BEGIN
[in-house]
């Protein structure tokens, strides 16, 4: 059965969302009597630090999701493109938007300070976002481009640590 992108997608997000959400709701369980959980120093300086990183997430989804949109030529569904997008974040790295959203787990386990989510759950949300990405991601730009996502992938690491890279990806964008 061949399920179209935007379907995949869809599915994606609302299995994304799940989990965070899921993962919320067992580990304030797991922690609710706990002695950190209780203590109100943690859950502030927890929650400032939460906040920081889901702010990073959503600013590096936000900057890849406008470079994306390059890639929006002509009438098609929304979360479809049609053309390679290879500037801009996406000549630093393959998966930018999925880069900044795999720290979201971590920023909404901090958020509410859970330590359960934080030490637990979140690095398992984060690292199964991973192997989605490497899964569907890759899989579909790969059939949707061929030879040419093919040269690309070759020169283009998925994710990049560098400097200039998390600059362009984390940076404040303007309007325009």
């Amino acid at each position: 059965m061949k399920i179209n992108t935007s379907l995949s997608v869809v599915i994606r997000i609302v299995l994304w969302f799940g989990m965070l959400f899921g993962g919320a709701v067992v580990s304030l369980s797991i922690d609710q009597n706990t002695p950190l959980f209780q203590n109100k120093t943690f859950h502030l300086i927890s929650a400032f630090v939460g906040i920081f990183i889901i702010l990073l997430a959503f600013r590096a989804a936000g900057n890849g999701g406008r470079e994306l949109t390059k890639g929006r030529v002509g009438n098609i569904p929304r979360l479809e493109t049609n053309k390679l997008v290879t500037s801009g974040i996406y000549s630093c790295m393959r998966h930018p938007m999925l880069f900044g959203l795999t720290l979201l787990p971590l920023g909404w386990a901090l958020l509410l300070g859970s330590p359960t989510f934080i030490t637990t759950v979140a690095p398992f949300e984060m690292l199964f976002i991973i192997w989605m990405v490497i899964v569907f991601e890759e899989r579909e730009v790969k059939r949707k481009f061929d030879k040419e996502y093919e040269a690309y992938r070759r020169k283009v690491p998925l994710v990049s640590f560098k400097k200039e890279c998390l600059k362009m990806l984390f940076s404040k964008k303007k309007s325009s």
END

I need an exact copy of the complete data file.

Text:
[in-house]
């Protein structure tokens, strides 16, 4: 059965969302009597630090999701493109938007300070976002481009640590 992108997608997000959400709701369980959980120093300086990183997430989804949109030529569904997008974040790295959203787990386990989510759950949300990405991601730009996502992938690491890279990806964008 061949399920179209935007379907995949869809599915994606609302299995994304799940989990965070899921993962919320067992580990304030797991922690609710706990002695950190209780203590109100943690859950502030927890929650400032939460906040920081889901702010990073959503600013590096936000900057890849406008470079994306390059890639929006002509009438098609929304979360479809049609053309390679290879500037801009996406000549630093393959998966930018999925880069900044795999720290979201971590920023909404901090958020509410859970330590359960934080030490637990979140690095398992984060690292199964991973192997989605490497899964569907890759899989579909790969059939949707061929030879040419093919040269690309070759020169283009998925994710990049560098400097200039998390600059362009984390940076404040303007309007325009």
């Amino acid at each position: 059965m061949k399920i179209n992108t935007s379907l995949s997608v869809v599915i994606r997000i609302v299995l994304w969302f799940g989990m965070l959400f899921g993962g919320a709701v067992v580990s304030l369980s797991i922690d609710q009597n706990t002695p950190l959980f209780q203590n109100k120093t943690f859950h502030l300086i927890s929650a400032f630090v939460g906040i920081f990183i889901i702010l990073l997430a959503f600013r590096a989804a936000g900057n890849g999701g406008r470079e994306l949109t390059k890639g929006r030529v002509g009438n098609i569904p929304r979360l479809e493109t049609n053309k390679l997008v290879t500037s801009g974040i996406y000549s630093c790295m393959r998966h930018p938007m999925l880069f900044g959203l795999t720290l979201l787990p971590l920023g909404w386990a901090l958020l509410l300070g859970s330590p359960t989510f934080i030490t637990t759950v979140a690095p398992f949300e984060m690292l199964f976002i991973i192997w989605m990405v490497i899964v569907f991601e890759e899989r579909e730009v790969k059939r949707k481009f061929d030879k040419e996502y093919e040269a690309y992938r070759r020169k283009v690491p998925l994710v990049s640590f560098k400097k200039e890279c998390l600059k362009m990806l984390f940076s404040k964008k303007k309007s325009s």